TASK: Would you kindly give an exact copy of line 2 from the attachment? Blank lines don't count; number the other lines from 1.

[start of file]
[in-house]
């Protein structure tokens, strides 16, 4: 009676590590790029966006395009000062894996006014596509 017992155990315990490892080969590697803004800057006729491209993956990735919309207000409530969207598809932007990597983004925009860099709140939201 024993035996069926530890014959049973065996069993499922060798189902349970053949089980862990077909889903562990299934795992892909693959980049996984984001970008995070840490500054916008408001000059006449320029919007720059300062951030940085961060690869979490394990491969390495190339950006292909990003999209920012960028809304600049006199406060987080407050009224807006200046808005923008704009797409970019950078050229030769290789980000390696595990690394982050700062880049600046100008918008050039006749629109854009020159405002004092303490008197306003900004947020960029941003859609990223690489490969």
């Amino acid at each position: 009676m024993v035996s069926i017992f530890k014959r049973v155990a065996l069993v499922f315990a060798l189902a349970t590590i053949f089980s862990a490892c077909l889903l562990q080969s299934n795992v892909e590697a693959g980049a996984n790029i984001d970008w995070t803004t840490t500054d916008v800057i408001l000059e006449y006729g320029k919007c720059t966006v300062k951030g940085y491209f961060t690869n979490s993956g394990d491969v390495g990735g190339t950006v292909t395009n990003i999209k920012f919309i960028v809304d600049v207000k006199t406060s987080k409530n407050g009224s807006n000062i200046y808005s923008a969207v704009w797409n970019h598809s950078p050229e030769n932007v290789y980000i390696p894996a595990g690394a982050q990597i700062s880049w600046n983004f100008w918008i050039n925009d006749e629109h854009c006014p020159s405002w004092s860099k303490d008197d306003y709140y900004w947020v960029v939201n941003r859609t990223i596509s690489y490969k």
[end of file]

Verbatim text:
């Protein structure tokens, strides 16, 4: 009676590590790029966006395009000062894996006014596509 017992155990315990490892080969590697803004800057006729491209993956990735919309207000409530969207598809932007990597983004925009860099709140939201 024993035996069926530890014959049973065996069993499922060798189902349970053949089980862990077909889903562990299934795992892909693959980049996984984001970008995070840490500054916008408001000059006449320029919007720059300062951030940085961060690869979490394990491969390495190339950006292909990003999209920012960028809304600049006199406060987080407050009224807006200046808005923008704009797409970019950078050229030769290789980000390696595990690394982050700062880049600046100008918008050039006749629109854009020159405002004092303490008197306003900004947020960029941003859609990223690489490969």